Incest by Christine Angot

Paperback
Expected publication: November 7th 2017 by Archipelago Books (first published November 18th 1999)

A daring novel that made Christine Angot one of the most controversial figures in contemporary France recounts the narrator’s incestuous relationship with her father. Tess Lewis’s forceful translation brings into English this audacious novel of taboo.

The narrator is falling out from a torrential relationship with another woman. Delirious with love and yearning, her thoughts grow increasingly cyclical and wild, until exposing the trauma lying behind her pain. With the intimacy offered by a confession, the narrator embarks on a psychoanalysis of herself, giving the reader entry into her tangled experiences with homosexuality, paranoia, and, at the core of it all, incest. In a masterful translation from the French by Tess Lewis, Christine Angot’s Incest audaciously confronts its readers with one of our greatest taboos.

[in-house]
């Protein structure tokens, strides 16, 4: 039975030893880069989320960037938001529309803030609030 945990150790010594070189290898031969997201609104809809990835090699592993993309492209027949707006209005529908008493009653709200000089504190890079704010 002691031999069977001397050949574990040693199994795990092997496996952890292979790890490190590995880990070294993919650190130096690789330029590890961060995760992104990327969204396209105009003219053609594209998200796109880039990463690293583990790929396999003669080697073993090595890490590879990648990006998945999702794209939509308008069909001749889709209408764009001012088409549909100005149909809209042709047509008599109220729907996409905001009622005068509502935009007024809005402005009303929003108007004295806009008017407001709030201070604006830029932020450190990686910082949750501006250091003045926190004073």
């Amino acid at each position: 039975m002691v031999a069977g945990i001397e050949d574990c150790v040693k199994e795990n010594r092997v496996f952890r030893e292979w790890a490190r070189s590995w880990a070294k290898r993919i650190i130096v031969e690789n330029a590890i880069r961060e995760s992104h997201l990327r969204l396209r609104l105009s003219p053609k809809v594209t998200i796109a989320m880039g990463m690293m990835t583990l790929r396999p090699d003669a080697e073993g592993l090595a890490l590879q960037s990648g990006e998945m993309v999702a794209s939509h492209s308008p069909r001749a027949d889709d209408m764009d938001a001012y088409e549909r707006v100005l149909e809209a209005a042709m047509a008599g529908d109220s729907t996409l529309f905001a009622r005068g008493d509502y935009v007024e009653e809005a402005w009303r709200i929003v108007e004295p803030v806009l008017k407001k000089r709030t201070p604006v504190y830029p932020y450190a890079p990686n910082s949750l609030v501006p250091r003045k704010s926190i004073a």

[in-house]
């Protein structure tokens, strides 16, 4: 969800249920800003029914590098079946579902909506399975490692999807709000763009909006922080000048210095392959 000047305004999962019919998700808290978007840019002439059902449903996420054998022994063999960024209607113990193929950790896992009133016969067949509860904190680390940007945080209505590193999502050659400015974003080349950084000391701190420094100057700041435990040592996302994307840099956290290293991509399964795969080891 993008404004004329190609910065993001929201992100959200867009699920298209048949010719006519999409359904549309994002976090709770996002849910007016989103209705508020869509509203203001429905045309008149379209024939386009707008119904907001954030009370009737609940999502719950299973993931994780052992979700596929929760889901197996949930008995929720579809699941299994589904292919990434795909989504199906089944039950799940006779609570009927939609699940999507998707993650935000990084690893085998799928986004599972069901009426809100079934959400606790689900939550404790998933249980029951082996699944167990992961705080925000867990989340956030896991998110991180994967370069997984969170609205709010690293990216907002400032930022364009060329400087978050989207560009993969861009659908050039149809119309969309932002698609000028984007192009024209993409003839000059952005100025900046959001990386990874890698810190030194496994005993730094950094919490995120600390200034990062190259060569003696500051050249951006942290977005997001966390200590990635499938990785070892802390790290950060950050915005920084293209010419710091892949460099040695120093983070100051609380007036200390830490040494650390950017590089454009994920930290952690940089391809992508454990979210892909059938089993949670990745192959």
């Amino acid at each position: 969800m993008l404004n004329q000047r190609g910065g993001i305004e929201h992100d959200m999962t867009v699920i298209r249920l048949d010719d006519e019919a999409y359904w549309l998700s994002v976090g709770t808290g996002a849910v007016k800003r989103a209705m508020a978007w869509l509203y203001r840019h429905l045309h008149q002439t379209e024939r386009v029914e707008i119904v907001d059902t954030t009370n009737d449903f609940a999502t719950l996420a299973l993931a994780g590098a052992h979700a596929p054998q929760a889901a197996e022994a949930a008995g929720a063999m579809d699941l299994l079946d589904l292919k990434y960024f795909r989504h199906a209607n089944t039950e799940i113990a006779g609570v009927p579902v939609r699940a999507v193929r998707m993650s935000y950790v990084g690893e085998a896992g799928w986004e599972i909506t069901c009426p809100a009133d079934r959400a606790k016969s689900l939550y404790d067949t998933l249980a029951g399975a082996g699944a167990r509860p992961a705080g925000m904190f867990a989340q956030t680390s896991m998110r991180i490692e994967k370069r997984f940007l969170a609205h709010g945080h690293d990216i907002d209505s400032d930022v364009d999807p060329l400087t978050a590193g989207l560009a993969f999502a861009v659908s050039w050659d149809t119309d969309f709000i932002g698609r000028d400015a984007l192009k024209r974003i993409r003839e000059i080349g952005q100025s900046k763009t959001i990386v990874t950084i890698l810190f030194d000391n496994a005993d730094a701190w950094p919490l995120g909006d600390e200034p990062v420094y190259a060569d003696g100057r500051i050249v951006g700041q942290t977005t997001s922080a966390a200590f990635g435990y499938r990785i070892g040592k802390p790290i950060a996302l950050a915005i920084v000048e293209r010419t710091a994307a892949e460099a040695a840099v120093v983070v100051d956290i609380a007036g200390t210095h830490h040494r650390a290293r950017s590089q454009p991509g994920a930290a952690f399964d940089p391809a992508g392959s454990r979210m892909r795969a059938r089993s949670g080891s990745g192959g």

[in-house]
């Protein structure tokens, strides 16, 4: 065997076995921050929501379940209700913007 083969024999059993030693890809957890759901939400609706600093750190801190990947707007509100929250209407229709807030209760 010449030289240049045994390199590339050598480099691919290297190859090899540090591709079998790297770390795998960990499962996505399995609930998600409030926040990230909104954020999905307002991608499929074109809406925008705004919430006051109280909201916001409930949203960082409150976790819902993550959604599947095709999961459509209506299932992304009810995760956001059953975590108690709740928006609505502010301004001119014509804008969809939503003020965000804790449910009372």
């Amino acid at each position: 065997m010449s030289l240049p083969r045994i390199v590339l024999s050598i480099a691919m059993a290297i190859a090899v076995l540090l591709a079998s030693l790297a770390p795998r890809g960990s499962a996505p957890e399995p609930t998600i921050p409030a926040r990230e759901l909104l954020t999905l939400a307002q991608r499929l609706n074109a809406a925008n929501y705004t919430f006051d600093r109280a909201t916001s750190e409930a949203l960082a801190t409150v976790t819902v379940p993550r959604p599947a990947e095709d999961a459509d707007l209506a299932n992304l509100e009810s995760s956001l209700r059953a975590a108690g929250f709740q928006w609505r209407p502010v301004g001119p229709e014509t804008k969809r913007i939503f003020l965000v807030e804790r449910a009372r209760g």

JEEZ – W.T.F. did I just read???

The novel closes powerfully–I will say that. Over and over again, the narrator compares herself to a dog. She feels so ashamed of her actions–that she may have even thought she liked her actions at the time, and even now in retrospect–that she compares herself to a dog as someone she loves leaves her:

“It wasn’t his brains I was sucking, do you realize, I could have had very handsome men, I could have loved Nadine’s movies, I could have spent Christmas Eve with you. Either had very handsome men or been with you. But no, you see, Marie Christine. You’re leaving tonight, we canceled the tickets to Rome. You’re going to be with your family, I’m weeping like the dog I am, you don’t celebrate Christmas with your dog. Dogs are stupid, you can get them to suck on a plastic bone, and they’re stupid, dogs believe you. They don’t even notice what they’re sucking on. It’s horrible being a dog.”